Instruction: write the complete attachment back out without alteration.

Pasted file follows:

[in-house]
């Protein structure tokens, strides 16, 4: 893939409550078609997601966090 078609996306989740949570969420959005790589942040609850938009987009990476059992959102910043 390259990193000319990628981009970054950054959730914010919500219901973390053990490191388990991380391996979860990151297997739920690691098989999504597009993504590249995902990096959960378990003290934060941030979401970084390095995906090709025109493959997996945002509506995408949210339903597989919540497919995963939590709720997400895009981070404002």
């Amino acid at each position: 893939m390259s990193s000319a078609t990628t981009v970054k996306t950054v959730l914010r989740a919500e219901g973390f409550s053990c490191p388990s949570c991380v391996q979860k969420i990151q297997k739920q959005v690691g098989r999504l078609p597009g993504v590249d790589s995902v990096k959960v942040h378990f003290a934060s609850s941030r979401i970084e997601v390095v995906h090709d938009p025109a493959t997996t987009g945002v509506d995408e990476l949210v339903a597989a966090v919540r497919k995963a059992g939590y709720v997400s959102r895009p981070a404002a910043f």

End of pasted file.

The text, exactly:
[in-house]
């Protein structure tokens, strides 16, 4: 893939409550078609997601966090 078609996306989740949570969420959005790589942040609850938009987009990476059992959102910043 390259990193000319990628981009970054950054959730914010919500219901973390053990490191388990991380391996979860990151297997739920690691098989999504597009993504590249995902990096959960378990003290934060941030979401970084390095995906090709025109493959997996945002509506995408949210339903597989919540497919995963939590709720997400895009981070404002």
């Amino acid at each position: 893939m390259s990193s000319a078609t990628t981009v970054k996306t950054v959730l914010r989740a919500e219901g973390f409550s053990c490191p388990s949570c991380v391996q979860k969420i990151q297997k739920q959005v690691g098989r999504l078609p597009g993504v590249d790589s995902v990096k959960v942040h378990f003290a934060s609850s941030r979401i970084e997601v390095v995906h090709d938009p025109a493959t997996t987009g945002v509506d995408e990476l949210v339903a597989a966090v919540r497919k995963a059992g939590y709720v997400s959102r895009p981070a404002a910043f």